The Academy must unequivocally defend the rights of all children to the protection and benefits of the law and medicine when physical harm-or life itself-is in the balance.

Committee on Bioethics, 1986-1987

Norman C. Fost, MD, Chairman

William G. Bartholome, MD

William Reed Bell, MD

Alan R. Fleischman, MD

Arthur F. Kohrman, MD

William B. Weil, Jr, MD

Liaison Representative

Kenneth J. Ryan, MD

AAP Section Liaison

Anthony Shaw, MD


Ohio Rev Code 2919.22(A). (This religious exemption clause was held unconstitutional in State v Miskimens, 22 Ohio Misc.2d 43, 490NE.2d 931 (Ohio Com Pl, 1984). However, because this was a lower court decision, it only applies in the local jurisdiction of that court and is not effective throughout the entire state of Ohio]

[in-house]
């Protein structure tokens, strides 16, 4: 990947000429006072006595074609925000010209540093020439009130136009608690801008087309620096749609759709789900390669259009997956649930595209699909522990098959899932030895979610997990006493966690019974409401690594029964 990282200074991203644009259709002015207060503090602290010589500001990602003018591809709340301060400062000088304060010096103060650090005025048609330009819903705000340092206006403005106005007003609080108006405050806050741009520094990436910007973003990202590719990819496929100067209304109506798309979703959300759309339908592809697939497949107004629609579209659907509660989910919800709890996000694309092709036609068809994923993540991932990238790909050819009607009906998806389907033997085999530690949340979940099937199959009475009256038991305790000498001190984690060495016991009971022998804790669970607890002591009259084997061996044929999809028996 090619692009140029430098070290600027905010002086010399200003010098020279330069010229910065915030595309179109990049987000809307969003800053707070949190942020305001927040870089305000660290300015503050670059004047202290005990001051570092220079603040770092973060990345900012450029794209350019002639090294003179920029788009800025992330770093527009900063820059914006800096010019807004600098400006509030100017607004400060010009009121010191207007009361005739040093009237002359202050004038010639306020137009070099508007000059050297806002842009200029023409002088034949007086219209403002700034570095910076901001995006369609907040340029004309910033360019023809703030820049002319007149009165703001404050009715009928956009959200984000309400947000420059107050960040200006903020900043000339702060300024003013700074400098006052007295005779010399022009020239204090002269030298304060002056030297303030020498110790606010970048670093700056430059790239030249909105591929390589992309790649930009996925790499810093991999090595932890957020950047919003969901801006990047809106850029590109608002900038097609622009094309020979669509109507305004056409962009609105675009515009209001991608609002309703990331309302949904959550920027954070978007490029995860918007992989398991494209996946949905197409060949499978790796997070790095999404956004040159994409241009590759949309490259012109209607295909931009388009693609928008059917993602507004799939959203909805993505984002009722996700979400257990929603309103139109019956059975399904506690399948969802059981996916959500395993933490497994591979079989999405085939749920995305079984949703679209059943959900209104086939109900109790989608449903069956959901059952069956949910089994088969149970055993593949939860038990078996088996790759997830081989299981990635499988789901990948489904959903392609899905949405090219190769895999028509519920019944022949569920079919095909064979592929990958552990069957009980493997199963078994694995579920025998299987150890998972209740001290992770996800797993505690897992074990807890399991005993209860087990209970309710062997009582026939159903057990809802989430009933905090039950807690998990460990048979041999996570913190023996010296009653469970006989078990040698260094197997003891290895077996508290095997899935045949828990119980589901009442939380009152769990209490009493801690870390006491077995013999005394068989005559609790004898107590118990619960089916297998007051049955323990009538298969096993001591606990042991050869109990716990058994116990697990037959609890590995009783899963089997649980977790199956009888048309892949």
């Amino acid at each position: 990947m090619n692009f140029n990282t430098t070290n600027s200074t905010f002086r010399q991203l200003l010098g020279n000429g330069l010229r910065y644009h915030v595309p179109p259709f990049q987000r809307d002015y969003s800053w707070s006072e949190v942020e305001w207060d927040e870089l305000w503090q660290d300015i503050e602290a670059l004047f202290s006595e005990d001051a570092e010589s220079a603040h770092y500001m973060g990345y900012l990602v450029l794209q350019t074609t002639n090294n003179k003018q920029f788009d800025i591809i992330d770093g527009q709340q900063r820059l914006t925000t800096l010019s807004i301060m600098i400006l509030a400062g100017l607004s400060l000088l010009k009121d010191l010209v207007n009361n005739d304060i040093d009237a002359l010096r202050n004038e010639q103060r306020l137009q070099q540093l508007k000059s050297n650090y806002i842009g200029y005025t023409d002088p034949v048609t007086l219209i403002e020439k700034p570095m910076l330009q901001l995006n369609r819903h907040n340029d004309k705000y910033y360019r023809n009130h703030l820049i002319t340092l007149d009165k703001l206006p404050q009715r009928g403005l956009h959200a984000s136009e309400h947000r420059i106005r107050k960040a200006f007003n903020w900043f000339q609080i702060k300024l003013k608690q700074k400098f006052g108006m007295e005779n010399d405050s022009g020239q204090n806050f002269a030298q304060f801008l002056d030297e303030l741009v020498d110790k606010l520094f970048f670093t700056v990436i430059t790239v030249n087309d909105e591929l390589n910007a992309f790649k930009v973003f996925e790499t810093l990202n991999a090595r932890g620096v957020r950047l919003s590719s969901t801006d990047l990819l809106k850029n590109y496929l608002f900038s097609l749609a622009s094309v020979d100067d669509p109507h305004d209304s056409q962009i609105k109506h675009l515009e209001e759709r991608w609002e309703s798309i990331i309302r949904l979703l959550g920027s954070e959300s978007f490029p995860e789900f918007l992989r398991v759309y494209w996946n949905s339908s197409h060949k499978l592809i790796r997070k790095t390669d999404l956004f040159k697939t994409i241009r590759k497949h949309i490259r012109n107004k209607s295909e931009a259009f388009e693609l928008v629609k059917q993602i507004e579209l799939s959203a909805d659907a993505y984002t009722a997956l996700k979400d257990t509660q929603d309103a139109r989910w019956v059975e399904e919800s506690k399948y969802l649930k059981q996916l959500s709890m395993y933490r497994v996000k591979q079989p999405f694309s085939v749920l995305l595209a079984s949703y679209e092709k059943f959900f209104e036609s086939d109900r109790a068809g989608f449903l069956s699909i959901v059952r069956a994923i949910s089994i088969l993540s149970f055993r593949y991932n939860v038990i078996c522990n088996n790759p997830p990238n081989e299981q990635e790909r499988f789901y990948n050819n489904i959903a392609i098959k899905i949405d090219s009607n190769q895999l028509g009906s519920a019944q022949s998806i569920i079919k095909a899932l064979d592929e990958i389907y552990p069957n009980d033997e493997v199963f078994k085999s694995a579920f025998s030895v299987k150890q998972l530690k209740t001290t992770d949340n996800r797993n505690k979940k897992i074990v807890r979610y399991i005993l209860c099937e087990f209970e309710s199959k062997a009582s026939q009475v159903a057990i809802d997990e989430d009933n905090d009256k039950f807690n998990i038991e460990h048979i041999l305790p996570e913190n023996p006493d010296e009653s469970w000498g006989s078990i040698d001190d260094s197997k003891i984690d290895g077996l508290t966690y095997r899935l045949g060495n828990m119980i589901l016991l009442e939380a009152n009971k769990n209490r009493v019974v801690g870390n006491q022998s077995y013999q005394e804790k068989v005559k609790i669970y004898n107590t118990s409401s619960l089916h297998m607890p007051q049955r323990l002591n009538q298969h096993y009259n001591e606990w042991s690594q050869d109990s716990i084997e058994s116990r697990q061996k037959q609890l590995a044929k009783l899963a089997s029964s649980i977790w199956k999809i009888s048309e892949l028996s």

Prince u Massachusetts, 321 US 158 (1944)

Jehovah's Witnesses of Washington King County Hospital, 278 F Supp 488 (Washington, DC 1967), affirmed per curiam 890 US 598 (1968)

Raleigh Fitkin-Paul Morgan Memorial Hospital v Anderson, 42 NJ 421, 201 A. 2d 537 (1964), certiorari denied 377 US 985 (1964)

This statement has been approved by the Council on Child and Adolescent Health.

The recommendations in this statement do not indicate an exclusive course of treatment or procedure to be followed. Variations, taking into account individual circumstances, may be appropriate.

PEDIATRICS (ISSN 0031 4005). Copyright © 1988 by the American Academy of Pediatrics.

Reproduced by permission of Pediatrics, Vol. 81, No. 1, January 1988.